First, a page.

No, these aren’t early Halloween costumes. Our stylish regalia – hair net, hard hat, glasses, plastic shoe covers and an enormous lab-style coat – are what one wears on a tour of a salami plant. Columbus Salame (you might remember the Columbus salami and cheese plate I posted earlier this year) was kind enough to invite my husband Mike and I to visit their South San Francisco production facility while we were in town for my 15th college reunion last weekend.
A little known piece of trivia about me – my first job after college was as a financial auditor and one of my first assignments 15 years ago was to visit the Columbus Salame factory. I’ve come full circle!
It was like jumping inside an episode of Unwrapped, if you know that show on the Food Network. Joined by the plant manager, vice president of operations and senior marketing manager, my husband and I had the chance to step (carefully) through the cool rooms and hallways, observing the salami-making process from start to finish. While I walked around wide-eyed with my little iPhone camera, snapping away, Mike took on the role of scribe, thumbing out copious notes on his Blackberry. This two-hour outing turned out to be a real highlight of our weekend.
I’ll admit I was hesitant to inhale when the doors first opened, out of fear of what tons of raw pork might smell like. But, much to my relief, the place actually didn’t smell bad at all. It just smelled like…well, salami.
Columbus makes 38 different kinds of salami in this facility, one hundred percent from pork. The “paste” (aka, the pork filling) is combined with spices and stuffed into casings. There were hundreds of these encased “bats” hanging uniformly from racks overhead. The salami you see in the photos above were destined to become sliced product, so to get the highest yield in the slicing process they make the bats extra long. Their slicing machine can generate 5,600 slices in a minute.
After the salami are stuffed into casings they get inoculated with a live mold, which helps with flavor, controls how the salami shrink in the drying process and protects the red color. It creates a barrier that allows a natural slow fermentation to take place. I never knew that all salami are treated with mold – it’s just that some for some varieties the mold is removed at the end. It takes about 30 days for the salami to cure, shrinking substantially in size as they sweat in the drying rooms.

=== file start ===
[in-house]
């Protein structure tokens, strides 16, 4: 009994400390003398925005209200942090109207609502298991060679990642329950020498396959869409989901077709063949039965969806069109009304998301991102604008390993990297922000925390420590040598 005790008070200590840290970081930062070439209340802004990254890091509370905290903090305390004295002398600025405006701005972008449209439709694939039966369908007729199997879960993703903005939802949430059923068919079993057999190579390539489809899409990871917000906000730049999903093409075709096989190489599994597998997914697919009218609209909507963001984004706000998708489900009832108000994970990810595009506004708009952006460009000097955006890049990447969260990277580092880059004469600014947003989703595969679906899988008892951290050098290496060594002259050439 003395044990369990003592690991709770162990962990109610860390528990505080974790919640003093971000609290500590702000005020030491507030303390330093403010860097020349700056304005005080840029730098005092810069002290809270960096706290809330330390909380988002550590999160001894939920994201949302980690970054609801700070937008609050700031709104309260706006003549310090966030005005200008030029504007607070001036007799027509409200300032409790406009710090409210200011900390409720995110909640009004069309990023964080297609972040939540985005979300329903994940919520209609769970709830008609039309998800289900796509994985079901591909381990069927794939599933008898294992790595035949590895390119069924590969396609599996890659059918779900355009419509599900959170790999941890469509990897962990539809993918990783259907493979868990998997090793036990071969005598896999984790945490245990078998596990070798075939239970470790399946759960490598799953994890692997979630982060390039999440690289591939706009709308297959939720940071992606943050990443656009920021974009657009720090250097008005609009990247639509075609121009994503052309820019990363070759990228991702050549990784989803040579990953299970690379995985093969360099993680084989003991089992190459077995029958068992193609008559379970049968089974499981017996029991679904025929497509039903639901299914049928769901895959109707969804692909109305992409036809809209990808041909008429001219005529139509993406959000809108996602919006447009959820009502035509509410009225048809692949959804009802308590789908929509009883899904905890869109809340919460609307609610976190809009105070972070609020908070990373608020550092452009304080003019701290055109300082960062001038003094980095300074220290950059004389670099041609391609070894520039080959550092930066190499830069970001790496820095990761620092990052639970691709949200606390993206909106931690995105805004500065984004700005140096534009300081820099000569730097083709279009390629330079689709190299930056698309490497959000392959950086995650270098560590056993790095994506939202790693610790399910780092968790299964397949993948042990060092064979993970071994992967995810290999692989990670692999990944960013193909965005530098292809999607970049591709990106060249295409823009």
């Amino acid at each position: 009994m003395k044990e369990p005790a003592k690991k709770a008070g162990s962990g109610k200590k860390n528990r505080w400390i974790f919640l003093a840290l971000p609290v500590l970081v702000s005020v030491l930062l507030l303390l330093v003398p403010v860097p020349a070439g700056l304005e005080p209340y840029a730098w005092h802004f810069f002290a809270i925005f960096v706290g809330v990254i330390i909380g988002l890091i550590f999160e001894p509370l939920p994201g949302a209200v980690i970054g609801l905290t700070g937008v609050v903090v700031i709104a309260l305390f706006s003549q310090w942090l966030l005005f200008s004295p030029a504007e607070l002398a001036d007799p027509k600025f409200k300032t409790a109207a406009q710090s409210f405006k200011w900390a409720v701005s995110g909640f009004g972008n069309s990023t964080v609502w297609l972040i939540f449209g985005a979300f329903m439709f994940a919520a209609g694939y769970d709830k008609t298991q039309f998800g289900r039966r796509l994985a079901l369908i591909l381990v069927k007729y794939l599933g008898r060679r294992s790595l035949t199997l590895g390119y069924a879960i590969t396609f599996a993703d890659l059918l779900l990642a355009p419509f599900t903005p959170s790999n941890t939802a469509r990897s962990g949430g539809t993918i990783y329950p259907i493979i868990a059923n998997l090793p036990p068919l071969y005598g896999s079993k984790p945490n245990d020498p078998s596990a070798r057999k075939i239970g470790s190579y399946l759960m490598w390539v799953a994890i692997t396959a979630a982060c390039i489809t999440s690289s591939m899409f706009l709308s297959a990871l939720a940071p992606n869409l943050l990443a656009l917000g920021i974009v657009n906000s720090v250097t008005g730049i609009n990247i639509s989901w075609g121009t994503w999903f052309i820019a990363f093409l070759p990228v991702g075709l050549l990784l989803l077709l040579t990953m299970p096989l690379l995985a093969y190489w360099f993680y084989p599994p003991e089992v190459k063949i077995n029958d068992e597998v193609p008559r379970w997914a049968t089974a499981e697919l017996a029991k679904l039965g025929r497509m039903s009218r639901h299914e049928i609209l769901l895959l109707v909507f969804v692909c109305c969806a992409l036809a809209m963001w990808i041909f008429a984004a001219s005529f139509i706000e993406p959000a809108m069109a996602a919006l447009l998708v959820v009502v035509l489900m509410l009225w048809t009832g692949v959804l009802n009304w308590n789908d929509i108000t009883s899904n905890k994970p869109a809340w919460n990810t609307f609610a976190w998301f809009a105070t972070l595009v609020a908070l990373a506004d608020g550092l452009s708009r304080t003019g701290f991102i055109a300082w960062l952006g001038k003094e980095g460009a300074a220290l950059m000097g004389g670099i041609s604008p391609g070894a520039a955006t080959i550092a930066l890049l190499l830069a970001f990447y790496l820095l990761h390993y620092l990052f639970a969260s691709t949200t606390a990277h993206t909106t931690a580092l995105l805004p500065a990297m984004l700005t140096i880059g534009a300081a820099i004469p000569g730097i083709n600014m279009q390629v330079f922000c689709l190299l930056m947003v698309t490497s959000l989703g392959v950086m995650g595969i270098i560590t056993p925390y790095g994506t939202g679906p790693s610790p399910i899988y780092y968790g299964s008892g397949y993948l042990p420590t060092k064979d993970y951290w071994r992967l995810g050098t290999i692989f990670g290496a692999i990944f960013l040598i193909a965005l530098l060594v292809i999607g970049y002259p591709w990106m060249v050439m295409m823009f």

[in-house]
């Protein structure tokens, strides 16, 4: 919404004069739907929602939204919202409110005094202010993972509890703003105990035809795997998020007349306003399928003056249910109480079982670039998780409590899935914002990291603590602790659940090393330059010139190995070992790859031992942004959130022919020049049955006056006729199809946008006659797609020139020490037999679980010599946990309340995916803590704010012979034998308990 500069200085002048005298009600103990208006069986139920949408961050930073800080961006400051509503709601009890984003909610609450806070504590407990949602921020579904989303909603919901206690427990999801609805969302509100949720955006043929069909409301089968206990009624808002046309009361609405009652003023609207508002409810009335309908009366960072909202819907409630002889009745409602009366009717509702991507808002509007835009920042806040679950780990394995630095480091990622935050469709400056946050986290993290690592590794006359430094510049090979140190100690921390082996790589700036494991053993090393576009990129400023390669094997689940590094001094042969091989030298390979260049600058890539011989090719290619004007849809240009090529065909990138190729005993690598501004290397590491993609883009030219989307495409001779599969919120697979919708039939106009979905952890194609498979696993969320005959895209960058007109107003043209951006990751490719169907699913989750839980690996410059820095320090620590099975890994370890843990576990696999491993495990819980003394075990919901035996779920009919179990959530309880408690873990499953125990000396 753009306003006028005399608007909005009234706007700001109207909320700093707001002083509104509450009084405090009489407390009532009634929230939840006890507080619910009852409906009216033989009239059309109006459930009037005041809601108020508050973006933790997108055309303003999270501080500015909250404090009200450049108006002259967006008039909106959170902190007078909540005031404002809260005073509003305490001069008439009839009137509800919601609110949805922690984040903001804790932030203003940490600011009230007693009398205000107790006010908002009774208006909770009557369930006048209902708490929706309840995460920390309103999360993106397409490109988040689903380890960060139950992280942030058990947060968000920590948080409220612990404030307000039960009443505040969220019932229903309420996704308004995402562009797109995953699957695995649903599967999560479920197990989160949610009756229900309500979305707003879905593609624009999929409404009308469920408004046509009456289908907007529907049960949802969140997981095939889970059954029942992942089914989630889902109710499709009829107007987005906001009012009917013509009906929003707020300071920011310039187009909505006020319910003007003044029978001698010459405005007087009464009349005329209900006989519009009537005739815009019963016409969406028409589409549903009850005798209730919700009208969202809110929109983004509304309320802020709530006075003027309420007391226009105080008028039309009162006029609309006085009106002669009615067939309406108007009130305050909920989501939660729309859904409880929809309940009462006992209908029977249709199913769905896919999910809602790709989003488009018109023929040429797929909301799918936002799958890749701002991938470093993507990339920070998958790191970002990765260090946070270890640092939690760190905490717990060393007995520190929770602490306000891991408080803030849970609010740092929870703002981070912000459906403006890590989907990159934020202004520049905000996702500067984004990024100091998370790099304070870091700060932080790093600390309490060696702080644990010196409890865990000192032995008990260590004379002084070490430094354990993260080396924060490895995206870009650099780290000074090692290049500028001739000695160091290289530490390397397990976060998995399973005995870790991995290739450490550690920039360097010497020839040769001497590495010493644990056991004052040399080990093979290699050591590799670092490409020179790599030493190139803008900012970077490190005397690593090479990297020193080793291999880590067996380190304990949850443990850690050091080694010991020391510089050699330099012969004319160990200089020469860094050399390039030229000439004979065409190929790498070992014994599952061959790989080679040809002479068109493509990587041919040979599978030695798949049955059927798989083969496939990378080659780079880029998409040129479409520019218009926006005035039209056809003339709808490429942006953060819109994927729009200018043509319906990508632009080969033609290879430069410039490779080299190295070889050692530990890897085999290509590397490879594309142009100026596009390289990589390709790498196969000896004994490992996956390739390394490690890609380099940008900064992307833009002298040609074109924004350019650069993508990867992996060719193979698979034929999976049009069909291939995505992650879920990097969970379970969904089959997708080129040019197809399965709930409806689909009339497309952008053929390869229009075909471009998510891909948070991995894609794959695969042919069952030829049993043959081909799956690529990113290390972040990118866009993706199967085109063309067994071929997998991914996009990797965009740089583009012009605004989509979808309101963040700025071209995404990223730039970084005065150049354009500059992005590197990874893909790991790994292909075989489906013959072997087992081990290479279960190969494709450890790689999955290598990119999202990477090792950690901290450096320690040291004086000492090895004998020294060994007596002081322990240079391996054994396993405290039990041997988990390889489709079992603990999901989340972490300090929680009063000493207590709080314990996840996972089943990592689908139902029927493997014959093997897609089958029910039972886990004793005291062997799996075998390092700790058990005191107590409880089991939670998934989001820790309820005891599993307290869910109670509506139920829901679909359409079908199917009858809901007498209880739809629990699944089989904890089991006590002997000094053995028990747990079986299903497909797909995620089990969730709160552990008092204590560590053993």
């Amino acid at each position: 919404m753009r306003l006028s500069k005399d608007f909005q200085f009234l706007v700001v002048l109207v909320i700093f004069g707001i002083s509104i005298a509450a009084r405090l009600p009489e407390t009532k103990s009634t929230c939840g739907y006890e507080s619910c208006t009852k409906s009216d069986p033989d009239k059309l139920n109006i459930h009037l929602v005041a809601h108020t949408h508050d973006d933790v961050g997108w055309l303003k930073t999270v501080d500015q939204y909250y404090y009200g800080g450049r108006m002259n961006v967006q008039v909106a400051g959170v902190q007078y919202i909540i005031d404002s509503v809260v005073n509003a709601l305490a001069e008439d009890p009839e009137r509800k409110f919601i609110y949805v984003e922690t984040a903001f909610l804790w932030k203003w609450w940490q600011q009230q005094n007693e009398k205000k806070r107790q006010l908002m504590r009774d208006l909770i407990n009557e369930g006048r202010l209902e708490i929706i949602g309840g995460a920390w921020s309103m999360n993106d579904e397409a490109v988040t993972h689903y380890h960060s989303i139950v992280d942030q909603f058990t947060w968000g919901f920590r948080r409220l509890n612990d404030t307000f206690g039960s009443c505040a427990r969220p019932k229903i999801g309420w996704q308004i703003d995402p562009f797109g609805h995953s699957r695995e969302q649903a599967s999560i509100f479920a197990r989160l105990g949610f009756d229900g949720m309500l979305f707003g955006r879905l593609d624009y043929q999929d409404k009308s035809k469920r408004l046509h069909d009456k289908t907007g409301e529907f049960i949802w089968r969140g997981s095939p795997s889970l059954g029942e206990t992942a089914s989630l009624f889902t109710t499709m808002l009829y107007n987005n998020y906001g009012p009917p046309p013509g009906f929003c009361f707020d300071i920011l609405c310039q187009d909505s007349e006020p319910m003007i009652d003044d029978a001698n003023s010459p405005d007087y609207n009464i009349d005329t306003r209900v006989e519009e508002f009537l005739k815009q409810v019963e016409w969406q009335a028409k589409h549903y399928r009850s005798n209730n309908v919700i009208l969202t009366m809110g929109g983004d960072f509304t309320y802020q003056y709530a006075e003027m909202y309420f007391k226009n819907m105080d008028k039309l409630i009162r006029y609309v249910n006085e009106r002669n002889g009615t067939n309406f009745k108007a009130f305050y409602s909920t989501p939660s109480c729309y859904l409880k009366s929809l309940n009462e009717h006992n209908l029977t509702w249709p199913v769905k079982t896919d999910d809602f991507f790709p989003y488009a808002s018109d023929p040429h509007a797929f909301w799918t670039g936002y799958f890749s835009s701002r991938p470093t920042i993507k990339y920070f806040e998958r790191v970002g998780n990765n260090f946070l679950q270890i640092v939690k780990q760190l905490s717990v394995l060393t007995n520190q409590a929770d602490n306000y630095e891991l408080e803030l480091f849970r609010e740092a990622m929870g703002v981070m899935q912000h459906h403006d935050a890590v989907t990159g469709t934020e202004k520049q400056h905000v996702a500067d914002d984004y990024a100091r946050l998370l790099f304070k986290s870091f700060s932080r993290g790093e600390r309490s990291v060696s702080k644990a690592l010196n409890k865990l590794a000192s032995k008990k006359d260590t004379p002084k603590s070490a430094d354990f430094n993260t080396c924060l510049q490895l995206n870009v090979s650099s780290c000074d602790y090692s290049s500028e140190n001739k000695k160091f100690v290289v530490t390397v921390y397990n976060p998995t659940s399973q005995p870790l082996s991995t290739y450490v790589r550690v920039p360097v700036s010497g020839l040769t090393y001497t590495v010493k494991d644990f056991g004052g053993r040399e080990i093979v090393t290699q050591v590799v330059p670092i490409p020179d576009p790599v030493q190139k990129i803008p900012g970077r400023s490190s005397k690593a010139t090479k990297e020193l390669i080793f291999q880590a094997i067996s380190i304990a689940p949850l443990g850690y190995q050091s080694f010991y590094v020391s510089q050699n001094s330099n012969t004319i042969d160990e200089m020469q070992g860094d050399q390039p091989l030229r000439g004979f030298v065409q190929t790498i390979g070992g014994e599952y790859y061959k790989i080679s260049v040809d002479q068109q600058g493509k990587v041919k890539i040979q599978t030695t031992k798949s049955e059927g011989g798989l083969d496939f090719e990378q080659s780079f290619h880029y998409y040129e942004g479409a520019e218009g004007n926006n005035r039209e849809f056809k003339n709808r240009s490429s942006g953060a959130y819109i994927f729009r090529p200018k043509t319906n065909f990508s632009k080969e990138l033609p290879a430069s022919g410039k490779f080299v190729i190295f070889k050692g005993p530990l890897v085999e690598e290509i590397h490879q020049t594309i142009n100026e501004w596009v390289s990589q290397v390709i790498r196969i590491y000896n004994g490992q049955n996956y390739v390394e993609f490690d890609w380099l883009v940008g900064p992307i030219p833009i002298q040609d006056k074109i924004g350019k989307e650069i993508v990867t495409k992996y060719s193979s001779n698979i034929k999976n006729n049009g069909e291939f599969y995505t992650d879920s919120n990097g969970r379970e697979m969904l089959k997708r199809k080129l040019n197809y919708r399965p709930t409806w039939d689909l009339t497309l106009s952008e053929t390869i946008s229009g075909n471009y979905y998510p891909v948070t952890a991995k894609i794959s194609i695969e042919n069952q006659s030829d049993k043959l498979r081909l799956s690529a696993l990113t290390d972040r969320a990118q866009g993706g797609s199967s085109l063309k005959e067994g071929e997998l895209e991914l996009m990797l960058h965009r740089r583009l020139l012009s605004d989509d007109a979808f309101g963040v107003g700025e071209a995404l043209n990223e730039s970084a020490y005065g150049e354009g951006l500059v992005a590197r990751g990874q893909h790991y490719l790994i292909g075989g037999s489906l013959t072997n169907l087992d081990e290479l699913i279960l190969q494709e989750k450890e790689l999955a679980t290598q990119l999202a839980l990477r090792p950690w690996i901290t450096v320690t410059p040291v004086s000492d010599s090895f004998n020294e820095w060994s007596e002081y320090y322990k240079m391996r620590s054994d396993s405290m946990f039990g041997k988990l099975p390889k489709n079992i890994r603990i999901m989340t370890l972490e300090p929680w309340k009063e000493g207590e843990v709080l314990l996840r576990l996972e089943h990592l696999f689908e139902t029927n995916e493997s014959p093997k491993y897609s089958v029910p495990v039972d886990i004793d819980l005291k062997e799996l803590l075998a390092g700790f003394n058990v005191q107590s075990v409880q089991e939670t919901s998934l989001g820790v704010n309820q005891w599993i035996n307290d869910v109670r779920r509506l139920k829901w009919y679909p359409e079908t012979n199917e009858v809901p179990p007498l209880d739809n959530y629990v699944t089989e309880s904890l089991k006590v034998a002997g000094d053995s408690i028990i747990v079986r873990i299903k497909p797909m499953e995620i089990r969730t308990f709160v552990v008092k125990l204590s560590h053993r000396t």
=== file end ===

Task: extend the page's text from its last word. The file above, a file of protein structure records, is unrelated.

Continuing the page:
Plant manager Tom and VP of Operations Ken showed us how a number of a different types of salami are made. For this jumbo variety, called finocchiona, they have to stitch two casings together in order to fit the wide diameter. Salami this size take considerably longer to cure, about 90 days. You can actually see an imprint of the supportive netting in the final product.
These more rustic looking salami are from Columbus’ artisan line, hand crafted from fresh pork and cured in natural casings (aka pork intestines).
The hallway in this final room seemed to extend forever. The holiday season is, of course, the busiest time of year for Columbus and they are stocked and ready to go. From here, the salami go to packaging and distribution. We watched as several employees actually wrapped the product in paper by hand.
We saved the best part for last – the tasting! In their little mock deli setup they have in their offices, Senior Marketing Manager Valeria Fiorito sliced up a salami feast as well as a few samples from their line of deli meats. We ate so much! Now that we had learned so much about the nuances of the grind, the spices, the casings, the aging – well, we just had to taste everything. Our favorite was the hot sopressata from the Artisan line – a little bit spicy with a kick of fennel. My other favorite was the finocchiona mini (a smaller version of the big finocchiona we saw hanging in the plant) which also has pronounced fennel flavor. Who knew I was such a fennel fan?
Thanks so much to Valeria, Ken and Tom for taking the time to put together an incredibly tasty and informative morning for us!